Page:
The market is expecting a new soy dollar in July

The July futures contract for the oilseed closed at US$403 per ton yesterday, while the value for May delivery is around US$376. The price difference is down to expectations that the government will aim to speed up the inflow of foreign currency.

The local grain futures market is already assuming that the government will launch a renewed soy dollar in July, or another mechanism to speed up the entry of fresh dollars. 

It comes as drought continues to reduce soy harvest forecasts, with the liquidation of foreign currency for the first two months of the year expected to be the lowest since 2007. The expectation is evident from the values offered for July contracts, which are around US$403 per ton, while the price offered for May this year is US$376 per ton. This price premium of US$27 per ton is far above the average of the last five seasons, when the differential between May and July was around US$4.5 per ton.

May is traditionally one of the strongest months for the inflow of foreign currency from the soybean harvest. That is why the market is speculating that, after the flurry of sales by producers who need it financially, by July those who stock grain will be covered by some kind of mechanism the government may launch in order to collect fresh currency.

Meanwhile, the ruling party is far from confirming the implementation of a new Soy Dollar, yet at the same time they recognize the need to have soybean dollars as they did in 2022, more so considering that the 2023 harvest might be one of the lowest in 15 years.

In parallel, available soy from last season is also increasing its value in the local market. Yesterday, in the Rosario market, the oilseed traded at US$455 per ton, an unexpected value for this time of year, which nevertheless validated by the milling factories given the few sales producers are executing. According to official statistics, some 7.7 million tons from the previous cycle remain to be sold and only about 70,000 tons were moved last week.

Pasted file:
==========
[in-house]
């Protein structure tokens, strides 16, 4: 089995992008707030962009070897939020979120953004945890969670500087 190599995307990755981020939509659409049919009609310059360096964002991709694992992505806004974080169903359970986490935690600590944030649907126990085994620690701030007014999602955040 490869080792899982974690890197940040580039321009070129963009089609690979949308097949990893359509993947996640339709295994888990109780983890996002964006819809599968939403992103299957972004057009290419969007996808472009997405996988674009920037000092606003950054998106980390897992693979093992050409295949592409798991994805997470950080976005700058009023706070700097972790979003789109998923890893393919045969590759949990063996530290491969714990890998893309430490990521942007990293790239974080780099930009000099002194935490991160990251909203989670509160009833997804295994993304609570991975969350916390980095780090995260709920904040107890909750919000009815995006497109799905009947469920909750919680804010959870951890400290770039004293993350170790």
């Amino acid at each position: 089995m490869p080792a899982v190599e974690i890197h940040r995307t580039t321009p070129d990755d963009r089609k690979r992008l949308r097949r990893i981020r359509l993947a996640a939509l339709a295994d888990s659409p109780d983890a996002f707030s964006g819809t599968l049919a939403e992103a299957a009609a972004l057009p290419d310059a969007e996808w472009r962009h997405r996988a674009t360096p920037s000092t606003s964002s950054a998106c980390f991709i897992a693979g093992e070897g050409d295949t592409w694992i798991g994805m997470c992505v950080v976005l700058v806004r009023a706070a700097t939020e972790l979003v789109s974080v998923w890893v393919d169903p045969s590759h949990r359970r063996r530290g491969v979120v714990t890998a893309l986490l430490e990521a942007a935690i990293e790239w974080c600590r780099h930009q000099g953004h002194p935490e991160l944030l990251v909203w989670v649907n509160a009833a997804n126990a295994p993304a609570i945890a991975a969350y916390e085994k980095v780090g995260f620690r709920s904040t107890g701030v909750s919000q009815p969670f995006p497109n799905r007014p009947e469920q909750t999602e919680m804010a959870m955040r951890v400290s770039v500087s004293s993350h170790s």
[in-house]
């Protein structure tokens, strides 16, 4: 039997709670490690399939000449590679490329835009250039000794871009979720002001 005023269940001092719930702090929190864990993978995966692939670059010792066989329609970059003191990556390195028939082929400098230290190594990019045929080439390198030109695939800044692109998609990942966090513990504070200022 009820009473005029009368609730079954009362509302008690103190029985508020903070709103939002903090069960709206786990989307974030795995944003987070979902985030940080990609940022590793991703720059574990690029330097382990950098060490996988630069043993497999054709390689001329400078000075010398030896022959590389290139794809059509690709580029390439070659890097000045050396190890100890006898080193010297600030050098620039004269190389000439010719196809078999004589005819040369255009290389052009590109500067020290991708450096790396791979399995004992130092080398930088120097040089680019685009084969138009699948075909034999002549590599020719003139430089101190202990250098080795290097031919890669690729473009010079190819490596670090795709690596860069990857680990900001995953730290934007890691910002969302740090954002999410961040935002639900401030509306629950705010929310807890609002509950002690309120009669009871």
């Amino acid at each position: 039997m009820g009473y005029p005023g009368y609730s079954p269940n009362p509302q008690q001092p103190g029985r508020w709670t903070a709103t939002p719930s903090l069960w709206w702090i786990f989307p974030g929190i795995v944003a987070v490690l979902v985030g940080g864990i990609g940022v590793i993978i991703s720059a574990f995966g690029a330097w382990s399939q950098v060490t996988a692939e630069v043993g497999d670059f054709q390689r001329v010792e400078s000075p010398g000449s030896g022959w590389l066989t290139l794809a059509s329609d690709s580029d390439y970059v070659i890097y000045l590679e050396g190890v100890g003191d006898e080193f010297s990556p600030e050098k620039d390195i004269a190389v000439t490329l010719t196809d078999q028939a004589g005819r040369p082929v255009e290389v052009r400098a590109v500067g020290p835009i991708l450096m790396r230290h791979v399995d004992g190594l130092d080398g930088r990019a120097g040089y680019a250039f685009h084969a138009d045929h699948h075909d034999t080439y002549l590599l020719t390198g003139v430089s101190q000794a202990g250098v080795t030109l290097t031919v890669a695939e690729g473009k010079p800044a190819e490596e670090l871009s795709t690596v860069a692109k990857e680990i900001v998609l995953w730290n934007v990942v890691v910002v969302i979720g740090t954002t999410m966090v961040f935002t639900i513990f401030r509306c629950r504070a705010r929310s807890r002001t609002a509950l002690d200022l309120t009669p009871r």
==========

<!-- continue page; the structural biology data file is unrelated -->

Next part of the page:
Projections of future foreign currency income in 2023 from agricultural exports is US$47 billion, a setback of more than US$13 billion compared to last year. A more than considerable drop is expected not just in exporting areas such as soybeans and corn, but also for the beef and dairy sectors. The drought has complicated all government plans for 2023 and so there is speculation that following the IMF goals review in June, they will have to use some kind of tool to validate a large income of foreign currency in the second semester.

Another key issue is that primary elections will take place next August, and producers usually wait to find out the economic and political direction of the country before not only selling their grain but also plan the next farming campaign. With this in mind, the economic team led by Sergio Massa would seek to overcome this possible plateau by relaunching a new “soybean dollar” or some other kind of mechanism. In any case, the market is already confirming it, and that is reflecting on its blackboards

Originally published in / Translated by Agustín Mango.


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